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Thread: Roll Film-Cut Developed Roll Down 2 Single Frames?

  1. #1
    Beverly Hills, California
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    Roll Film-Cut Developed Roll Down 2 Single Frames?

    I've recently begun shooting the 6x9 format via a Toyo RF back. Today, using a paper trimmer, I took a developed roll and seperated each of the frames out invididually for archiving and later use. It just seemed right.

    Does this make sense? Does anyone else do this? What are the drawbacks?

    Thanks in advance.

  2. #2

    Join Date
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    Roll Film-Cut Developed Roll Down 2 Single Frames?

    I've done it both ways. As long as you have enough margin to handle the film edges safely, why not? I keep multiple and single frames in archival pages in notebooks store vertically. The get nice and flat after a few years...

    I also throw away most of my outtakes. I have so much film shot that I don't want to waste hours looking through all the bum shots...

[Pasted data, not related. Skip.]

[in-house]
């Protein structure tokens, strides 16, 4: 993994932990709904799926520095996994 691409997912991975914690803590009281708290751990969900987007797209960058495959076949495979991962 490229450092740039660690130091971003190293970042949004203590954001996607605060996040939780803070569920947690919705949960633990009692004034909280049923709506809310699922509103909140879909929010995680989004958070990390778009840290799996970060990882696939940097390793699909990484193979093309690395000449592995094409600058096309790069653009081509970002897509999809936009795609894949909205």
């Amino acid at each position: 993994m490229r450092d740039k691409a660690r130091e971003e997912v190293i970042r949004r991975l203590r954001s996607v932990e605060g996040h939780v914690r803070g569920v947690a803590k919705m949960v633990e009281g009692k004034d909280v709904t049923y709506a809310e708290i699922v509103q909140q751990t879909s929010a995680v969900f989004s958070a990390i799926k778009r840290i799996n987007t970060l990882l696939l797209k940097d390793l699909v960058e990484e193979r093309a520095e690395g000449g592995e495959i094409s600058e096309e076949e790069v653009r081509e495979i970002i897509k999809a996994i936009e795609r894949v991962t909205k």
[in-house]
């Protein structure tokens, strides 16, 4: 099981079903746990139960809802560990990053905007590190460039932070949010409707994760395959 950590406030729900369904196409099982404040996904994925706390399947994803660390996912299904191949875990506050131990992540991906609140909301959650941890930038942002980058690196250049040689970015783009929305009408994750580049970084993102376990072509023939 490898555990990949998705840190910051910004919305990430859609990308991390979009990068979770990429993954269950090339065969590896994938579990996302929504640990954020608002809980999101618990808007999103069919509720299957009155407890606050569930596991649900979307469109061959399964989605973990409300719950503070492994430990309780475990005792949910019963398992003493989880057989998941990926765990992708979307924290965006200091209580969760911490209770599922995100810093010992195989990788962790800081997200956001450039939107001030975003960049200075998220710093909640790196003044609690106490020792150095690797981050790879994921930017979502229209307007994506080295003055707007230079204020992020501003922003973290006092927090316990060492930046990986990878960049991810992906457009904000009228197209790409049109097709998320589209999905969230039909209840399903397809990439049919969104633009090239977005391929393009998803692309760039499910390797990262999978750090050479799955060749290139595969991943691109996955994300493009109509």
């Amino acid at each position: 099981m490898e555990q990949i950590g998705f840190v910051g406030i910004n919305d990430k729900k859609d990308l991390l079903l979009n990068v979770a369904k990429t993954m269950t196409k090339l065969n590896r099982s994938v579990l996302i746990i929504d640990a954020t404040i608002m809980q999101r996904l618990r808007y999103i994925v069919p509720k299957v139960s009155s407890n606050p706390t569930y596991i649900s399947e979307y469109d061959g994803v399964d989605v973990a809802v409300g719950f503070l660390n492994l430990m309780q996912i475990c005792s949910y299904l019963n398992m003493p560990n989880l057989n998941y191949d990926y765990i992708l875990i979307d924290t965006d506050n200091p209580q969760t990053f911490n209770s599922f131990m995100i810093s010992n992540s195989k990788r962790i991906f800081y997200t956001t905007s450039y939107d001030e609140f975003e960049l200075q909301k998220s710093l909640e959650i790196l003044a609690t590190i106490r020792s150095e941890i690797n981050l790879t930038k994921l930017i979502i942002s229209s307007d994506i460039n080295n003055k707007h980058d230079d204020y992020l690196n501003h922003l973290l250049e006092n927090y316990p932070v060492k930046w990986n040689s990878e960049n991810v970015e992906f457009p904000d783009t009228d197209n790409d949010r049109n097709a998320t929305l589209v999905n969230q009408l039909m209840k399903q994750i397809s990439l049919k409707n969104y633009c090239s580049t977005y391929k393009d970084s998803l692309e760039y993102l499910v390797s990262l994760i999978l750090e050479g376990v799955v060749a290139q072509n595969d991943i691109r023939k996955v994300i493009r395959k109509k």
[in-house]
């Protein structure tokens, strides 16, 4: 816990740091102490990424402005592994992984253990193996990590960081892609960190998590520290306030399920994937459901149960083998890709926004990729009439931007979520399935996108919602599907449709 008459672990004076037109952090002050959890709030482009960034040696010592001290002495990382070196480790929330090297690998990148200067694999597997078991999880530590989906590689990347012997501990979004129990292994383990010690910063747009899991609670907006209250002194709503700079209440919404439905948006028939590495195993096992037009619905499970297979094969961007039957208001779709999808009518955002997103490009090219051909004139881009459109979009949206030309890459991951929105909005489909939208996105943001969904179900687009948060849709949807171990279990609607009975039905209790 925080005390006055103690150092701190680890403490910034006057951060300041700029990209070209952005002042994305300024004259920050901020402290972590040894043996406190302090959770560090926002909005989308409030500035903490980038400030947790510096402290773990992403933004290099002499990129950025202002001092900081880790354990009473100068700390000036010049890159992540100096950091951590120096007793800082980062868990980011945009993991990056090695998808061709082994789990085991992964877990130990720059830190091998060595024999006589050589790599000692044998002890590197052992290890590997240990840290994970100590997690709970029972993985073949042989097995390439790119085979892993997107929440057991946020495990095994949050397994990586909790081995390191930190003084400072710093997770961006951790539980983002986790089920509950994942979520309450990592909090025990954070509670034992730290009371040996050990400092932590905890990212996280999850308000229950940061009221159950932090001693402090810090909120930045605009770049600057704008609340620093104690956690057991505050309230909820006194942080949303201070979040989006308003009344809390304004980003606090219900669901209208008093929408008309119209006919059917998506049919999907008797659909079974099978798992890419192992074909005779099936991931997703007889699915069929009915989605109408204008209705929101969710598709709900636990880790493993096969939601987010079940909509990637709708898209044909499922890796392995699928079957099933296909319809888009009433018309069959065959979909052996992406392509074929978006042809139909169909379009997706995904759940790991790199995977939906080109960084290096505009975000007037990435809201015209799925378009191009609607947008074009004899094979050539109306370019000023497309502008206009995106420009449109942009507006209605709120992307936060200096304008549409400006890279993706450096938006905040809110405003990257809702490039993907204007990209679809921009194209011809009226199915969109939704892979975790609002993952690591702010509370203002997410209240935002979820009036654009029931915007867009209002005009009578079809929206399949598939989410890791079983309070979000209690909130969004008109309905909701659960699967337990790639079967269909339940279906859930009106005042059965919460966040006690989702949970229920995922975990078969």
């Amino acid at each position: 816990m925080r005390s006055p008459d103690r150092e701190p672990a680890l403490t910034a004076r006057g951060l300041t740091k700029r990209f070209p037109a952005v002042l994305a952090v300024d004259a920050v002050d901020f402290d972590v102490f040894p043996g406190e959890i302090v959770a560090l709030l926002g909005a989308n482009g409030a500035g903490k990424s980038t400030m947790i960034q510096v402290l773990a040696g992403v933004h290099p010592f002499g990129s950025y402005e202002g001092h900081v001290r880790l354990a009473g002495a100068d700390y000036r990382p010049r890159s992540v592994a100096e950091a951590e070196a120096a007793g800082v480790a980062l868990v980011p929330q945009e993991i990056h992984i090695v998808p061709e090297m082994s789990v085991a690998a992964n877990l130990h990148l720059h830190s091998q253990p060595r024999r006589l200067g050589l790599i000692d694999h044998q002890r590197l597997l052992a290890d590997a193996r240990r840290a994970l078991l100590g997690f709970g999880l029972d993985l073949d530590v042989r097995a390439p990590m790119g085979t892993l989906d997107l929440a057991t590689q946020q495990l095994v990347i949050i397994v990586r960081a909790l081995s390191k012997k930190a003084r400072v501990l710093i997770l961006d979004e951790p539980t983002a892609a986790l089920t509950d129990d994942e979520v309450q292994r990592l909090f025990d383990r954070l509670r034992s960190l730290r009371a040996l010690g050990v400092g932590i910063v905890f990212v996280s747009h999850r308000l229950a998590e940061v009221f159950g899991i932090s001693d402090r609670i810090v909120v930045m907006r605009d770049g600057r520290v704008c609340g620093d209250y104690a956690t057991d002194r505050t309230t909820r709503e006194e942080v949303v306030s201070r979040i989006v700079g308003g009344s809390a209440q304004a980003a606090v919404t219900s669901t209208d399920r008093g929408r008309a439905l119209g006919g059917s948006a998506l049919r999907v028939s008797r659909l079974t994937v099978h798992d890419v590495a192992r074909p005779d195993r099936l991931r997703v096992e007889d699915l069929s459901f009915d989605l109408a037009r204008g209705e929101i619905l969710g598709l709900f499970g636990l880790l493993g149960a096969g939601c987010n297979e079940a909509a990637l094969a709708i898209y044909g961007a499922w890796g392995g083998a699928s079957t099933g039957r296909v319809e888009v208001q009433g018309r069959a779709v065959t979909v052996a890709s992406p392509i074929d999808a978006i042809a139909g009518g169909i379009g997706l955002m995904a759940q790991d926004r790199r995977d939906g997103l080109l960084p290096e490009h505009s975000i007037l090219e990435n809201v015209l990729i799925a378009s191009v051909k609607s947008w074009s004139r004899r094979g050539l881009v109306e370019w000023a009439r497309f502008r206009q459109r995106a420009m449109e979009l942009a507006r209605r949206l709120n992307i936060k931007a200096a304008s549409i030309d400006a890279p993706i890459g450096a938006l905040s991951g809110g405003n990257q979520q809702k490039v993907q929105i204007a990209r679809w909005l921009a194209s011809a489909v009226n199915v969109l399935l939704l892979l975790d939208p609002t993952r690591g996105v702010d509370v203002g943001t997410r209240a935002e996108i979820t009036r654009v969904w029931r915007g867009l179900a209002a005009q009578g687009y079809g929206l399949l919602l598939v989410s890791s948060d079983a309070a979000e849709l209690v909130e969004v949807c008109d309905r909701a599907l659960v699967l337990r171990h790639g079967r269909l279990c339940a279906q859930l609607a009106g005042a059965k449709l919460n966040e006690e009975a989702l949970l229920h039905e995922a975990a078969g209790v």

3. #3
    Whatever David A. Goldfarb's Avatar
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    Roll Film-Cut Developed Roll Down 2 Single Frames?

    I've also done it both ways. If you scan, it is often necessary to cut the film down to single frames anyway. If you're enlarging, it can be handy to have them in strips.

  4. #4

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    Roll Film-Cut Developed Roll Down 2 Single Frames?

    André. I agree with David. For enlarging I keep my 6x9 in pairs and a whole 120 film, 4 pairs, on a regular 120 film sleeve, 'horizontal' style. A pair of 6x9 frames is much easier to handle. My feeling is that a pair of 6x9 is also easier to keep flat in a film sleeve. My experience with 120 film scanners is limited, I know that Imacon machines (now : Hasselblad) can do this (not a good example, I know ;-) but many recent an more affordable flatbeds can handle something 17-18 cm long; again I would find it an advantage for handling if you can keep 6x9 frames in pairs for scanning.

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